Amazon Logistics, Metrics, & Practices That Matter
The heart of every Amazon business lies in Amazon logistics. While talking about front-end strategies such as advertising and marketing is essential, an Amazon seller cannot function without logistics. One of the many keys to achieving success lies in learning and adopting the best inventory management and cash flow strategies.
Amazon logistics can make or break your business. If you manage this field well, you get rewarded with more profit and a higher valuation. If not, you get slapped with IPI restrictions that make your life harder.
Let’s talk about how you can start improving your logistics administration, beginning with the vital parameters you need to understand.
In this Amazon Logistics guide, we’ll take a look at:
The Amazon Logistics Metrics That Matter Most
Inventory Turnover Metric For Managing Amazon Logistics
One of the most important metrics to track when it comes to running a business is inventory turnover, also known as sell-through. It is a measure of the number of times you sold out an entire batch of inventory over a given period. One turn refers to selling out one whole inventory batch.
You can think of Inventory Turnover as comparable to the ROI metric (Return on Investment). When you sell out an entire batch of inventory, you recoup your investment. On top of that, you also earn a certain amount of profit on that investment.
You now have the money you need to make another investment, which is good because it means you don’t have to borrow money or go into debt to make your next investment. The faster your turnover, the faster you can get that money working for you again and therefore, the more you can potentially make on that same initial investment over time.
Inventory Turnover is a significant measure that is important to track. Most of the cash in a business is locked in inventory. If your merchandise isn’t selling, you don’t have any liquidity to meet your daily expenses. Inventory Turnover lets you improve the liquidity and efficiency of a business.
Even your Amazon IPI (Inventory Performance Index) score is essentially a reflection of your Inventory Turnover. IPI scoring factors such as excess inventory and the rate of inventory sell-through, are just two ways of looking at Inventory Turnover.
MOQ (Minimum Order Quantity) Metric For Managing Amazon Logistics
Small businesses usually don’t have the negotiating power required to get a lower MOQ from their supplier. Nevertheless, it is possible to work within your MOQ and still maximize your profit by decoupling your front-end from your MOQ.
As you grow, talk to your seller and create a buffer from which you can order. This means you would be meeting your MOQ but then having your supplier hold inventory for you and ship out smaller quantities over time, only requiring you to pay for the inventory that you will be shipping out.
By doing this, even though you still have to order large quantities, it will feel as if you’re getting smaller and faster shipments. Thus, your business velocity increases and your cash flow improves, freeing up capital to increase marketing spend, launch more products or otherwise invest in your business.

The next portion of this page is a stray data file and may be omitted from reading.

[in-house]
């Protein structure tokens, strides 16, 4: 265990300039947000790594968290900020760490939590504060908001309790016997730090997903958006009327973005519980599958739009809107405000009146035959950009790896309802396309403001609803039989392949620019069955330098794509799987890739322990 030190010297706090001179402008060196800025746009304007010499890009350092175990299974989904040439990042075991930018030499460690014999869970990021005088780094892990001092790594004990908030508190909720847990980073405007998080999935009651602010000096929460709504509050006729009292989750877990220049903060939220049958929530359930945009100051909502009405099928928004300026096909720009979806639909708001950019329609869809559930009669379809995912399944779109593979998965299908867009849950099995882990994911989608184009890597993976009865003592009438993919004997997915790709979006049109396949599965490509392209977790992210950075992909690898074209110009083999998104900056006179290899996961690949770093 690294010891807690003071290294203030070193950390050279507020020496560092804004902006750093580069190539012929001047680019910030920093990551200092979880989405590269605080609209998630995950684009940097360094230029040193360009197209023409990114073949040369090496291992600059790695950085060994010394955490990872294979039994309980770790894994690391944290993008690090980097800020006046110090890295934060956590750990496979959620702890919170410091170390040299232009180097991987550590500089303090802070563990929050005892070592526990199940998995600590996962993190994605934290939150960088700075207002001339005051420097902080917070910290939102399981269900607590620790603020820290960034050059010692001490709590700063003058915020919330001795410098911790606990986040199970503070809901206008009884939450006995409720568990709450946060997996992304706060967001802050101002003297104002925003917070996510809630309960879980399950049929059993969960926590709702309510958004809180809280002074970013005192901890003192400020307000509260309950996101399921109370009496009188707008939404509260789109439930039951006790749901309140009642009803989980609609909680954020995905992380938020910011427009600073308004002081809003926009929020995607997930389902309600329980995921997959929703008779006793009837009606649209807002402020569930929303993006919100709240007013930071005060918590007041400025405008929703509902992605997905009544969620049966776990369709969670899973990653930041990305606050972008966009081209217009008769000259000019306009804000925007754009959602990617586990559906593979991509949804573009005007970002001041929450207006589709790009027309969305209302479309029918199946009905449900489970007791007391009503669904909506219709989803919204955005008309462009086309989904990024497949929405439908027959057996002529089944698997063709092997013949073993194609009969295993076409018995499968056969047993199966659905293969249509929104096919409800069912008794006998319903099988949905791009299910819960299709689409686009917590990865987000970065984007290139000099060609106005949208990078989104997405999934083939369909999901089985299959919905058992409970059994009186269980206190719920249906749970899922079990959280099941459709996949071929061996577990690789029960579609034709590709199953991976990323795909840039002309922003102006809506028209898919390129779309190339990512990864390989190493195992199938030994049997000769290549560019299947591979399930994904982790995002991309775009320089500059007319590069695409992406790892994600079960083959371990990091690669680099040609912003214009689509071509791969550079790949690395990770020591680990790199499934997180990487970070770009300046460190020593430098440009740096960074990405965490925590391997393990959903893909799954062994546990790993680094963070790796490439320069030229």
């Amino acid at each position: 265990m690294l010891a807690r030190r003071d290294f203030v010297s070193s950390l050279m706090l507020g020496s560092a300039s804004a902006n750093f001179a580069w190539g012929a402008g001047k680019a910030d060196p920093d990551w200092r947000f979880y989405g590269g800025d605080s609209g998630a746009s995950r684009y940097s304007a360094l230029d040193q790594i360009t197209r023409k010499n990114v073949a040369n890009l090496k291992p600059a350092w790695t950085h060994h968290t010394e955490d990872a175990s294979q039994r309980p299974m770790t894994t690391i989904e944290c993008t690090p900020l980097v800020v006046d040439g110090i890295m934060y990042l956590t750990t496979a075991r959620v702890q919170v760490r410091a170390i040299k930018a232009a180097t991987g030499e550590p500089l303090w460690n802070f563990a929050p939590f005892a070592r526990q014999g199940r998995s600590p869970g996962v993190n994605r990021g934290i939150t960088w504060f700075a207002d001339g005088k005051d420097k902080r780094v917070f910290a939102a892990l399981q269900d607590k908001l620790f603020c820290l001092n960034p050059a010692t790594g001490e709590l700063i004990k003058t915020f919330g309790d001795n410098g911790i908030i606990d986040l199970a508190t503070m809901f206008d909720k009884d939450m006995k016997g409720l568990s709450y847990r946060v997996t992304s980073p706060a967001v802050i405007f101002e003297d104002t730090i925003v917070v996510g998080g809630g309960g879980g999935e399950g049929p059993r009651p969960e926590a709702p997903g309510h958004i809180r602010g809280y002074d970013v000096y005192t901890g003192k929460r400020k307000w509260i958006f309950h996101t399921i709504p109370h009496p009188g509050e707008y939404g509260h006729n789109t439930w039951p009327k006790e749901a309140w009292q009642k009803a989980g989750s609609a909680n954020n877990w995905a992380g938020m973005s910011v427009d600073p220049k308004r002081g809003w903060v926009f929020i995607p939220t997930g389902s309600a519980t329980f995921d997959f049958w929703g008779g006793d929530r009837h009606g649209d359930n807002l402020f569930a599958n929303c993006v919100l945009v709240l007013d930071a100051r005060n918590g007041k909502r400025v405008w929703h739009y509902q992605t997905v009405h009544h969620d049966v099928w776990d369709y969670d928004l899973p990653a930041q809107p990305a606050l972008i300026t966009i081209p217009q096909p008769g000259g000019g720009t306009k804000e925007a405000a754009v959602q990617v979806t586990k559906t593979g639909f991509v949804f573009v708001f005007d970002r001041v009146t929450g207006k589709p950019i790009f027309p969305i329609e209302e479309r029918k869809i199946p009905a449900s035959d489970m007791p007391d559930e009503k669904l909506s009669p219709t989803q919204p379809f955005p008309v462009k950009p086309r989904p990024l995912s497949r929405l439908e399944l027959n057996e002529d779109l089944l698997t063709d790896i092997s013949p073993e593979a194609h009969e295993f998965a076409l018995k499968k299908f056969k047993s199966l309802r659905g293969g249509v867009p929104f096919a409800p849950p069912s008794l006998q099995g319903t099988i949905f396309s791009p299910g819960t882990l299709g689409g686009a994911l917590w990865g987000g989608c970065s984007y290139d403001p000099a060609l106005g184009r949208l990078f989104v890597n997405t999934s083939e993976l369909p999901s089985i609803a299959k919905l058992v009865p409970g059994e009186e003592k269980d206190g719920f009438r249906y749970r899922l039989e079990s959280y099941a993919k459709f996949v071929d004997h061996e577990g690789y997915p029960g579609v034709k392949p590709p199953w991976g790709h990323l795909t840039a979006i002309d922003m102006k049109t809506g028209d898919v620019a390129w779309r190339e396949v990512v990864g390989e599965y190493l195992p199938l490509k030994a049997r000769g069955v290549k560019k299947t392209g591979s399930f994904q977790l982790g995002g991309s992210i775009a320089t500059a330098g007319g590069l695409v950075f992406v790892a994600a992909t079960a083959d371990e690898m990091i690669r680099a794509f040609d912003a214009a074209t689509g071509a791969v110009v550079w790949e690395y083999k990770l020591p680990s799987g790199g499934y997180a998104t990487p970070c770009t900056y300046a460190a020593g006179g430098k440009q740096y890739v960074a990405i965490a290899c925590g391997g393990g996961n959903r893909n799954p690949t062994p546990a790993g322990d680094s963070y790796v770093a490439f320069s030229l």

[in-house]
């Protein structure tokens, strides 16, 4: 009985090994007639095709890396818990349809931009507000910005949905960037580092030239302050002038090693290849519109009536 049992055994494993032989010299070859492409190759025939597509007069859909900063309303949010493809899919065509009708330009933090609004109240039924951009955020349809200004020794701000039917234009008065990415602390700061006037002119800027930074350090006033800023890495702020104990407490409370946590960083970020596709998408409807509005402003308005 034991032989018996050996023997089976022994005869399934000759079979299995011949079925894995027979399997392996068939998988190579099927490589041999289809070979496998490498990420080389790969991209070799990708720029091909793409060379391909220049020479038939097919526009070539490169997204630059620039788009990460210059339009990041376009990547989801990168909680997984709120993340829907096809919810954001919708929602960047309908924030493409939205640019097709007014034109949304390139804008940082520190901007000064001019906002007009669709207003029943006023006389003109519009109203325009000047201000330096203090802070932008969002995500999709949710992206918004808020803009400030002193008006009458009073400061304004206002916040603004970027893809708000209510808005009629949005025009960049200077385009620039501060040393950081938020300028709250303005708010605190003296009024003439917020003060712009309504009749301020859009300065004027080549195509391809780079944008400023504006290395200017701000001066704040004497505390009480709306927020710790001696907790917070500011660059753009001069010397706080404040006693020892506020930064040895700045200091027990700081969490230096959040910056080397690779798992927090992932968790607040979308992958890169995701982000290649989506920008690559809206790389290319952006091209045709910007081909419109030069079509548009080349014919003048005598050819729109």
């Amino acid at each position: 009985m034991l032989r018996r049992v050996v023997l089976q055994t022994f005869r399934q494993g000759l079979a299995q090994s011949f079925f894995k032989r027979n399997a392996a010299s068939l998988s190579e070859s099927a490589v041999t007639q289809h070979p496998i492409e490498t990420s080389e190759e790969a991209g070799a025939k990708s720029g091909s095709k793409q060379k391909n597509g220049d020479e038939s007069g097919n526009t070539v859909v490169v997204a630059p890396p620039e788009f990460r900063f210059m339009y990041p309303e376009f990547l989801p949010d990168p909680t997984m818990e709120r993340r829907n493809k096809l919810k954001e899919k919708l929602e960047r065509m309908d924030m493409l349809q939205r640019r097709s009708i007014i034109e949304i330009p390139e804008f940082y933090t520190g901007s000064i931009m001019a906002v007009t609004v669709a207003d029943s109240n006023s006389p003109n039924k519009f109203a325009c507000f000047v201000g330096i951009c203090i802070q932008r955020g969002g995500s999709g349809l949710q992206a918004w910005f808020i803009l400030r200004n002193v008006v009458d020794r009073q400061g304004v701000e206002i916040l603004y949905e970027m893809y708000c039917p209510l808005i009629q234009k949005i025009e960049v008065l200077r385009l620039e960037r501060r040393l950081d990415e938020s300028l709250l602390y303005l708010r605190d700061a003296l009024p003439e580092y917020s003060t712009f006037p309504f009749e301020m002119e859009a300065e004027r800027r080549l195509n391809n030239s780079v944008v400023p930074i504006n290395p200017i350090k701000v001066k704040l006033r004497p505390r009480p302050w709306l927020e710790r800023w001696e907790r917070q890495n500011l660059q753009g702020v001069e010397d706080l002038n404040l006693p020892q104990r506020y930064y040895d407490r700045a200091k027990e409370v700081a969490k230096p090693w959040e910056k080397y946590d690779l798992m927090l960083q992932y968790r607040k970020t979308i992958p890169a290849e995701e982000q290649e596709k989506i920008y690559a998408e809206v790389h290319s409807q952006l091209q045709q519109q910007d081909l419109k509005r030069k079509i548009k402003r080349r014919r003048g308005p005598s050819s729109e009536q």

Your supplier should be open to such an arrangement, provided you adopt a cooperative win-win mindset. You’re asking them to help you increase cash flow to help you to scale, which is also a win for them as an increase in your sales and catalog translates to more orders for them.
Days of Sales Metric For Managing Amazon Logistics
Another vital metric to keep in mind when evaluating your Amazon logistics is the Days of Sales measure. It’s essential to think about how many days of sales you have in your pipeline and how many you need to have.
Days of Sales refers to the average quantity of merchandise you sell in a day compared to your total inventory on hand. Calculating it is pretty straightforward – simply divide your total inventory by your average daily sales velocity. The resulting figure will be the number of days that your stock will last you.
Using your supplier lead times and other data, create a target for the number of days’ worth of inventory needed to ensure that you never stock out. This target should account for transfer times, and it should incorporate an amount of buffer stock as a safeguard against unforeseen circumstances.
Sales Velocity Metric For Managing Amazon Logistics
The velocity of sales is an obvious metric to track that most businesses gloss over. Market trends change, and correspondingly, an item’s sales do too.
Many sellers get stuck on velocities from months ago, or only look at total monthly sales and stock their inventories based on old data. If you keep stocking up on a product that was your bestseller a few months ago but is now a slow-selling item, you’re wasting a lot of money. Additionally, total monthly sales as your benchmark for reordering is erroneous as it doesn’t account for sales spikes or stock outs.